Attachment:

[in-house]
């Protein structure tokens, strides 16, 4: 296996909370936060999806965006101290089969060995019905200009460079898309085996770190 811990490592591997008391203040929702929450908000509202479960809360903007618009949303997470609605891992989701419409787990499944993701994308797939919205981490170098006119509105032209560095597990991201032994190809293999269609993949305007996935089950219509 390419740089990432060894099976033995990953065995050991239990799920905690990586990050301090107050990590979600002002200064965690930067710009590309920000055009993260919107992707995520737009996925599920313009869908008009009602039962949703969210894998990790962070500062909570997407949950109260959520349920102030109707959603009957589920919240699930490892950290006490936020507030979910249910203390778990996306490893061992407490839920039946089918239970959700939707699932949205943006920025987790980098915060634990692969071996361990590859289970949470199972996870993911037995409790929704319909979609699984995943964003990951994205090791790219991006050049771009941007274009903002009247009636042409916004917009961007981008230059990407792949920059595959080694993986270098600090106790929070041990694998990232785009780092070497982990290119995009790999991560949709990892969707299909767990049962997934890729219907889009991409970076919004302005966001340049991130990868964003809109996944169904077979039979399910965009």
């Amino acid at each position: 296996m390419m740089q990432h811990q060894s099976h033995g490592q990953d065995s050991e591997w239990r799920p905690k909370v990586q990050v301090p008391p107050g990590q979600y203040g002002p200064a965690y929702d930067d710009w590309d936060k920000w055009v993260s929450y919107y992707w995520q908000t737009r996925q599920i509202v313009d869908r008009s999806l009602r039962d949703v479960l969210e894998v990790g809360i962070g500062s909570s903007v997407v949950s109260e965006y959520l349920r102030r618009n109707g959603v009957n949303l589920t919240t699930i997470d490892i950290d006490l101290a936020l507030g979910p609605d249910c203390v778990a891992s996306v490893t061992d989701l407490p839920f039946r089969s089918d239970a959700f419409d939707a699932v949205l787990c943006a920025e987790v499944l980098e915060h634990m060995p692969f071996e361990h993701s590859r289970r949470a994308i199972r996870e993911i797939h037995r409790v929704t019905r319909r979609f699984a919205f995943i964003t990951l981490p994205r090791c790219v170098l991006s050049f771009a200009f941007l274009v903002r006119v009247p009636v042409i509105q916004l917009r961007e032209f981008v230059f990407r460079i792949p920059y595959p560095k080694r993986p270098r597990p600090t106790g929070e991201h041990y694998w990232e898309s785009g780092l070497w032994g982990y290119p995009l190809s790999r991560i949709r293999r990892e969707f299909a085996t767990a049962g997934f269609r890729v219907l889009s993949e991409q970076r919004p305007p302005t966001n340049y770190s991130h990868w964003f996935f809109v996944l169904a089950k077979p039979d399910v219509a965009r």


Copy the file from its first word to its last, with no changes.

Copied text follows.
[in-house]
């Protein structure tokens, strides 16, 4: 296996909370936060999806965006101290089969060995019905200009460079898309085996770190 811990490592591997008391203040929702929450908000509202479960809360903007618009949303997470609605891992989701419409787990499944993701994308797939919205981490170098006119509105032209560095597990991201032994190809293999269609993949305007996935089950219509 390419740089990432060894099976033995990953065995050991239990799920905690990586990050301090107050990590979600002002200064965690930067710009590309920000055009993260919107992707995520737009996925599920313009869908008009009602039962949703969210894998990790962070500062909570997407949950109260959520349920102030109707959603009957589920919240699930490892950290006490936020507030979910249910203390778990996306490893061992407490839920039946089918239970959700939707699932949205943006920025987790980098915060634990692969071996361990590859289970949470199972996870993911037995409790929704319909979609699984995943964003990951994205090791790219991006050049771009941007274009903002009247009636042409916004917009961007981008230059990407792949920059595959080694993986270098600090106790929070041990694998990232785009780092070497982990290119995009790999991560949709990892969707299909767990049962997934890729219907889009991409970076919004302005966001340049991130990868964003809109996944169904077979039979399910965009």
């Amino acid at each position: 296996m390419m740089q990432h811990q060894s099976h033995g490592q990953d065995s050991e591997w239990r799920p905690k909370v990586q990050v301090p008391p107050g990590q979600y203040g002002p200064a965690y929702d930067d710009w590309d936060k920000w055009v993260s929450y919107y992707w995520q908000t737009r996925q599920i509202v313009d869908r008009s999806l009602r039962d949703v479960l969210e894998v990790g809360i962070g500062s909570s903007v997407v949950s109260e965006y959520l349920r102030r618009n109707g959603v009957n949303l589920t919240t699930i997470d490892i950290d006490l101290a936020l507030g979910p609605d249910c203390v778990a891992s996306v490893t061992d989701l407490p839920f039946r089969s089918d239970a959700f419409d939707a699932v949205l787990c943006a920025e987790v499944l980098e915060h634990m060995p692969f071996e361990h993701s590859r289970r949470a994308i199972r996870e993911i797939h037995r409790v929704t019905r319909r979609f699984a919205f995943i964003t990951l981490p994205r090791c790219v170098l991006s050049f771009a200009f941007l274009v903002r006119v009247p009636v042409i509105q916004l917009r961007e032209f981008v230059f990407r460079i792949p920059y595959p560095k080694r993986p270098r597990p600090t106790g929070e991201h041990y694998w990232e898309s785009g780092l070497w032994g982990y290119p995009l190809s790999r991560i949709r293999r990892e969707f299909a085996t767990a049962g997934f269609r890729v219907l889009s993949e991409q970076r919004p305007p302005t966001n340049y770190s991130h990868w964003f996935f809109v996944l169904a089950k077979p039979d399910v219509a965009r």